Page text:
In the treatment of diabetes mellitus (DM), diet is one of the determining factors for the patient to successfully control this chronic disease that appears when the pancreas stops producing insulin or the body loses the ability to use this vital hormone efficiently.
In this process, one of the main challenges that people with DM must face is adjusting to a certain meal plan, which corresponds to their particular needs and contributes to the adequate management of their levels of glycemia (blood sugar).
According to the American Diabetes Association (ADA), there is no single eating pattern for all people with diabetes mellitus, which means that meal planning must be customized. For this reason, nutritional therapy has a fundamental role in the comprehensive management of this condition, in which each patient must be actively involved in both education, self-control and treatment planning, hand in hand with health professionals.
The first step to eat healthy snacks that represent a good nutritional contribution to your body and help you stay within the desired blood glucose range (from 70 mg / dl to 100 mg / dl on an empty stomach) is knowing how to choose the healthiest options when going grocery shopping and then, taking the time to prepare and even packing healthy snacks to bring with you when you leave home (thus avoiding improvisation and eating out).
The ADA recommends the following snack options, based on the percentage of carbohydrates they contain:
With less than 5 grams of carbohydrates
- Fifteen almonds (salt free).
- Five carrot sticks (baby carrots).
- Five cherry tomatoes.
- A hard-boiled egg.
- A cup of cucumber slices.
- A cup of green salad plus half a cup of cucumber slices, a little vinegar and oil.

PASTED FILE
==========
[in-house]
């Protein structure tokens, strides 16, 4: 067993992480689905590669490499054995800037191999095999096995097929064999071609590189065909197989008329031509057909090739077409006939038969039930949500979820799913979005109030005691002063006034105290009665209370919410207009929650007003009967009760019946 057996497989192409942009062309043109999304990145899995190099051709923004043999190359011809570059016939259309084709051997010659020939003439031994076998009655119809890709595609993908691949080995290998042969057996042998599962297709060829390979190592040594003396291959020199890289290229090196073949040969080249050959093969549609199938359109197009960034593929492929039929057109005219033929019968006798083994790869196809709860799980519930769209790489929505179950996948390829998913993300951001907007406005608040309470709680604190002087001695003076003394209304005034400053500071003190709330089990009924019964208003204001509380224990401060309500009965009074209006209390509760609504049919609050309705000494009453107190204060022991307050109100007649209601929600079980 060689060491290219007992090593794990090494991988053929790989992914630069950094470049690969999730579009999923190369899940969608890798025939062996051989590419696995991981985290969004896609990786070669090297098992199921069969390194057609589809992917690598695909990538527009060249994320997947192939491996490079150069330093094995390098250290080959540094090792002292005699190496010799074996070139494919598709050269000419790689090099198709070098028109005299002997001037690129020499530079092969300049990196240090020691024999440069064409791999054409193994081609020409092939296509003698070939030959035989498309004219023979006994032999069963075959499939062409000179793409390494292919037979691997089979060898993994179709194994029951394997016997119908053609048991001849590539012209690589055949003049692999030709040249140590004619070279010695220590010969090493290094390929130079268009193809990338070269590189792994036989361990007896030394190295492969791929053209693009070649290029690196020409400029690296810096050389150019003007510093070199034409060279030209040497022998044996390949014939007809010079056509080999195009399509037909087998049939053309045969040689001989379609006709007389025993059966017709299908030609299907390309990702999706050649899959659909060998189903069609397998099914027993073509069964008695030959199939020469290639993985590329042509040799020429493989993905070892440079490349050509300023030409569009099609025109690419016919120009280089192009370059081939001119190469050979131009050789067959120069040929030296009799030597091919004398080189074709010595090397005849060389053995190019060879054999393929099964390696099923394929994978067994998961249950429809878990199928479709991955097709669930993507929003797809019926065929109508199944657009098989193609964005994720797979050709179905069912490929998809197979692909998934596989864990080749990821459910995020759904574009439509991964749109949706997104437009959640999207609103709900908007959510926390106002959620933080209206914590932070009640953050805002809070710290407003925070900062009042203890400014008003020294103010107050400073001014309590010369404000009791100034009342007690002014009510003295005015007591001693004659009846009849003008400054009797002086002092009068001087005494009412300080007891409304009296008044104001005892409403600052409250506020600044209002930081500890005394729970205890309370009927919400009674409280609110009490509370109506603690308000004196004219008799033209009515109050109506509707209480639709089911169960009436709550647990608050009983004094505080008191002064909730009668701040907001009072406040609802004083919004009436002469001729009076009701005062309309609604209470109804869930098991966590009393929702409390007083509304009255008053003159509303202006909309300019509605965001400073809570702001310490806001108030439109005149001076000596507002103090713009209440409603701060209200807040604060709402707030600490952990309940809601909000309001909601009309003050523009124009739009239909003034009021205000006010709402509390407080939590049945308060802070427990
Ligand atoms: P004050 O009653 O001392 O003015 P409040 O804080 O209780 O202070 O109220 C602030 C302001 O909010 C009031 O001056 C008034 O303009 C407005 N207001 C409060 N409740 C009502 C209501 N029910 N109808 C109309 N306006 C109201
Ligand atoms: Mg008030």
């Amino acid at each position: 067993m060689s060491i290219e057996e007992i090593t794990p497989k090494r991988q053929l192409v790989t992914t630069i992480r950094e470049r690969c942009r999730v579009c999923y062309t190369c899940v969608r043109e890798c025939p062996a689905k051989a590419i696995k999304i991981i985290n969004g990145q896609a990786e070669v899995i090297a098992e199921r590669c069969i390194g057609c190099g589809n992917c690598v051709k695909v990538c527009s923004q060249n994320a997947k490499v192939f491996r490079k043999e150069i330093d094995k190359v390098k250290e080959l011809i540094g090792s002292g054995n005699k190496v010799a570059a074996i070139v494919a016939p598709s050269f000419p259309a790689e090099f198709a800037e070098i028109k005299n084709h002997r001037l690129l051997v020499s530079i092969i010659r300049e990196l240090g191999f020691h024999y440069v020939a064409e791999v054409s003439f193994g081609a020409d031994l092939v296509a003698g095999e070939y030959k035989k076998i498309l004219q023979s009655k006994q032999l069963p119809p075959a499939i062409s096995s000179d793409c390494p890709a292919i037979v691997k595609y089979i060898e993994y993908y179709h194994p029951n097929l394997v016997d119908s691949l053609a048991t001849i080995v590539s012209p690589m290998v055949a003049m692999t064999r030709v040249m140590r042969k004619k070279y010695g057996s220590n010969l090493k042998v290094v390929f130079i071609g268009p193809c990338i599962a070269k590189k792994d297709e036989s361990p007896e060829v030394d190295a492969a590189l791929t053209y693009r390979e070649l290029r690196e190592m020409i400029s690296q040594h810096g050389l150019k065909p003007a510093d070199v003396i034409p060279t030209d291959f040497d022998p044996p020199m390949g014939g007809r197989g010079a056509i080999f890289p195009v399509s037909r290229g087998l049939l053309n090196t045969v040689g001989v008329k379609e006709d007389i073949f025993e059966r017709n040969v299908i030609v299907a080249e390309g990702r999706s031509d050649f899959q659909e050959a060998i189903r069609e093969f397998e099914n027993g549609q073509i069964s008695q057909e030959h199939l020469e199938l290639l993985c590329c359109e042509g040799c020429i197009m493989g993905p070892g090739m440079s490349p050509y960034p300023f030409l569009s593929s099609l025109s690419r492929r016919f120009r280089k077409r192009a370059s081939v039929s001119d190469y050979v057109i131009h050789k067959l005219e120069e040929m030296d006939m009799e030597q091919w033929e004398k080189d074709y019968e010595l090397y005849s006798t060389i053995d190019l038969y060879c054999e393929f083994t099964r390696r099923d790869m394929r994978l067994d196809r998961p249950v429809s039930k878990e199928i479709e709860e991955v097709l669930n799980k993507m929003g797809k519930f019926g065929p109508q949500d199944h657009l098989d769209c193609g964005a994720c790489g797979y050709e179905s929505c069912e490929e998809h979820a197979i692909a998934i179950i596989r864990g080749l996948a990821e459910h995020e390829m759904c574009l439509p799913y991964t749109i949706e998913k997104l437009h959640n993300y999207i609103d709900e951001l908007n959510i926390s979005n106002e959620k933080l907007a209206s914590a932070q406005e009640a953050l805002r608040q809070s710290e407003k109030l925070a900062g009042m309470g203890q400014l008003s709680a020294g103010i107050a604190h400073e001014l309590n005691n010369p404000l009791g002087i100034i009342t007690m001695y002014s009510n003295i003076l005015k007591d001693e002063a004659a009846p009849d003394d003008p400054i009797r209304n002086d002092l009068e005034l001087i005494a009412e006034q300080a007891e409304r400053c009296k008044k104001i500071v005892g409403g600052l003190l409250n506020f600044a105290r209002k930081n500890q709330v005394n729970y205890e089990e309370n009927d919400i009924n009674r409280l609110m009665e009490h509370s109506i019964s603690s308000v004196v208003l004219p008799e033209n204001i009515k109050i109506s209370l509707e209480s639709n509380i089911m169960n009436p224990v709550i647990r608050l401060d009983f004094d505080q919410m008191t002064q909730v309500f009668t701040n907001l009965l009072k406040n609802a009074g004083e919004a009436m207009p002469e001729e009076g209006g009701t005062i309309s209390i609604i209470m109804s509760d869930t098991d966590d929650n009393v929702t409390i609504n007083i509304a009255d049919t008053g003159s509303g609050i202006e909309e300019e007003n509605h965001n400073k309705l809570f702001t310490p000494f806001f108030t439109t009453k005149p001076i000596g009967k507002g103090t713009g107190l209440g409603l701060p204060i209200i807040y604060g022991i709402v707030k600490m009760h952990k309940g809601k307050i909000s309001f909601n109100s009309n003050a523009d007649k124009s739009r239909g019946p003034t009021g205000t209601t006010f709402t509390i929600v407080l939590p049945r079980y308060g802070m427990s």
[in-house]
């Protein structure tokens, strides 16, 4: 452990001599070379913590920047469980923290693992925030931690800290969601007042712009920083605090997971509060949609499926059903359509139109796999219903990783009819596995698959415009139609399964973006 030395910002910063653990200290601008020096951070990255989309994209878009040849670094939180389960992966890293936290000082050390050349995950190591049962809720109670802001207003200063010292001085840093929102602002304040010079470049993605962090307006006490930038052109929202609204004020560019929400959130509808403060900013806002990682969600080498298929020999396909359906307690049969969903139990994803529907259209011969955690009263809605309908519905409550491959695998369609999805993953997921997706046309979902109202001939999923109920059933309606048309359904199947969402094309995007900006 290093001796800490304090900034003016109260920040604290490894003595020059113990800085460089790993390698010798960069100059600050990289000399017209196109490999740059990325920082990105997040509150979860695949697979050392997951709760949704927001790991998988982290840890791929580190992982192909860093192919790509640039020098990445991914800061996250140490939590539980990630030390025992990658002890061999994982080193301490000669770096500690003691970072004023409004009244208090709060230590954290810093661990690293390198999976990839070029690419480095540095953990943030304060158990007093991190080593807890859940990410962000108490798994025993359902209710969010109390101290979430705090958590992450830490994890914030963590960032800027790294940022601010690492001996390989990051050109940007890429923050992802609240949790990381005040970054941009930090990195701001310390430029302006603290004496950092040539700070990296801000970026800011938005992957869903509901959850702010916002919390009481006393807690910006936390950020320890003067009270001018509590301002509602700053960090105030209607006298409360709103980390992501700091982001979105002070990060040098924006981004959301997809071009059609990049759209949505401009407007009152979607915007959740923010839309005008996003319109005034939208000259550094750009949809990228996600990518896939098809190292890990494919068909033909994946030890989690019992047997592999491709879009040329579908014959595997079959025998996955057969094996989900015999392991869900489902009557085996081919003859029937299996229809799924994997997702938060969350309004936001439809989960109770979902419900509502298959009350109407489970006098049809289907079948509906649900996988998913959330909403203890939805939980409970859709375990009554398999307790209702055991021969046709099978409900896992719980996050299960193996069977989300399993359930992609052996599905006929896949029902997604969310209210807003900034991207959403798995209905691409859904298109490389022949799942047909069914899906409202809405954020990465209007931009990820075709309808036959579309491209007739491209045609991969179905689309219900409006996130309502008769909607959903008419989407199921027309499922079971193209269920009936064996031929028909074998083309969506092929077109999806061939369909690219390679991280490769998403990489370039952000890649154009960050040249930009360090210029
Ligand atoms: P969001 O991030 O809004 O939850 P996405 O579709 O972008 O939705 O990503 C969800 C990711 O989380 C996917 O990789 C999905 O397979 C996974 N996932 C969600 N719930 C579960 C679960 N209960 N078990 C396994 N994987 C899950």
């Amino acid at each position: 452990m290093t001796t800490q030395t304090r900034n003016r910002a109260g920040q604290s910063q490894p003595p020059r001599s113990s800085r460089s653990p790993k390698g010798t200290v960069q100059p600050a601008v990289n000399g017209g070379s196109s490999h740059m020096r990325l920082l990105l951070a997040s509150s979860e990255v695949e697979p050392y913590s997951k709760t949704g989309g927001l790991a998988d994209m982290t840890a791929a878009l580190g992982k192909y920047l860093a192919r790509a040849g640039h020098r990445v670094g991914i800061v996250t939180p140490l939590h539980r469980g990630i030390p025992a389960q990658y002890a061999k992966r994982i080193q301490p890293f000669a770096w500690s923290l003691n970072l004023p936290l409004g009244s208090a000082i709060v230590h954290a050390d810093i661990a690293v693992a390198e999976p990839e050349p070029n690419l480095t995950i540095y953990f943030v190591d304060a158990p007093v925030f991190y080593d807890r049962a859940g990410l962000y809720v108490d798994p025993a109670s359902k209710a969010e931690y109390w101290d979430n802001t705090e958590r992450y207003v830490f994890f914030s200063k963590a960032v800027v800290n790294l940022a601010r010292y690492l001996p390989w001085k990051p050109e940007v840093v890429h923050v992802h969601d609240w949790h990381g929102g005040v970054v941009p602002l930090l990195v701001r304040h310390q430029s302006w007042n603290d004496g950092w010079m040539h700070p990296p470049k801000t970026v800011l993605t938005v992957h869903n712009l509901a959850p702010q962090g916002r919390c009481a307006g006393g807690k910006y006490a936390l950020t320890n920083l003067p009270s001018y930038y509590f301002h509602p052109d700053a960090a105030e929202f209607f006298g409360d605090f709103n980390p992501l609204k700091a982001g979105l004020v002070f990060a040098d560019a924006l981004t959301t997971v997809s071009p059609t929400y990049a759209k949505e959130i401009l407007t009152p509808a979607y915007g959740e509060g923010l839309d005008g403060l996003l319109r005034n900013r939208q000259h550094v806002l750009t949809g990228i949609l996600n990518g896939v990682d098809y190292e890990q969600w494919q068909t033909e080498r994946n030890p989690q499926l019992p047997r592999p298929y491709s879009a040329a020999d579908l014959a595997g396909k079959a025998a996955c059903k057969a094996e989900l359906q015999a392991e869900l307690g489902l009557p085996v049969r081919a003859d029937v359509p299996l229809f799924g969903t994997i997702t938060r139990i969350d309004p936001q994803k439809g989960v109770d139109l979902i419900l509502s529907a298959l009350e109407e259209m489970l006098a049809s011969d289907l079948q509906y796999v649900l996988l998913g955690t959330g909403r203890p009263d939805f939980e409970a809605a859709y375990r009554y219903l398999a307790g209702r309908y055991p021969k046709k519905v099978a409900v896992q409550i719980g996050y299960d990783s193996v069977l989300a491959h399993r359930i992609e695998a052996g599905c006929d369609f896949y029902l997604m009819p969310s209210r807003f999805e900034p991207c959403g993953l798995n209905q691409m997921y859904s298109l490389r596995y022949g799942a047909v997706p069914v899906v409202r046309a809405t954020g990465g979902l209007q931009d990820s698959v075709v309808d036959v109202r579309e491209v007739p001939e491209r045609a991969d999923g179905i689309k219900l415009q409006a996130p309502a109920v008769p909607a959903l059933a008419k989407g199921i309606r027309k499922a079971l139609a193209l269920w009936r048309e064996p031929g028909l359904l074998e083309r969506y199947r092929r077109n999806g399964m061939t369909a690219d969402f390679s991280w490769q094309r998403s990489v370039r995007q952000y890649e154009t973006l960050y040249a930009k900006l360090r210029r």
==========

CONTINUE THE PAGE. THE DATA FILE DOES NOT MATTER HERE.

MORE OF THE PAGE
- Two crackers.
- Half a cup of sugar free gelatin.
- A cheese stick.
- Eight green olives.
- Two tablespoons of pumpkin or sesame seeds.
- A quarter of avocado.
Between 10 and 20 grams of carbohydrates
- A quarter cup of dried fruits (walnuts, almonds, among others).
- A cup of chicken soup, tomato soup (made with water), or vegetable soup with a small apple or orange.
- A third of a cup of chickpea paste (hummus), plus a cup of fresh cut vegetables (green pepper, carrots, broccoli, cucumber, cauliflower, celery, among others).
- A quarter cup of cottage cheese, plus a half cup of fresh fruit.
- Five whole-grain crackers plus a cheese stick.
- Half a turkey sandwich (a piece of whole wheat bread, plus two ounces of turkey and a bit of mustard).
- Half a cup of tuna salad plus four crackers.
Lastly, remember that including healthy snacks within the eating plan that is part of your diabetes mellitus treatment will help you achieve and maintain body weight and glycemic goals as well as delaying or preventing complications from DM. Make sure to eat your snacks at established times and avoid doing it while working in front of the computer, watching television, reading, driving or doing other activities.
Diabetes Journals - ADA [website]. Lifestyle Management: Standards of Diabetes Healthcare - 2019 [published January 2019; accessed May 20, 2020]. Available at: https://care.diabetesjournals.org/content/42/Supplement_1/S46
American Diabetes Association [website]. Snacks [last revised on May 13, 2014; accessed May 20, 2020]. Available at: http://archives.diabetes.org/es/alimentos-y-actividad-fisica/alimentos/que-voy-a-comer/consejos-de-comidas/meriendas.html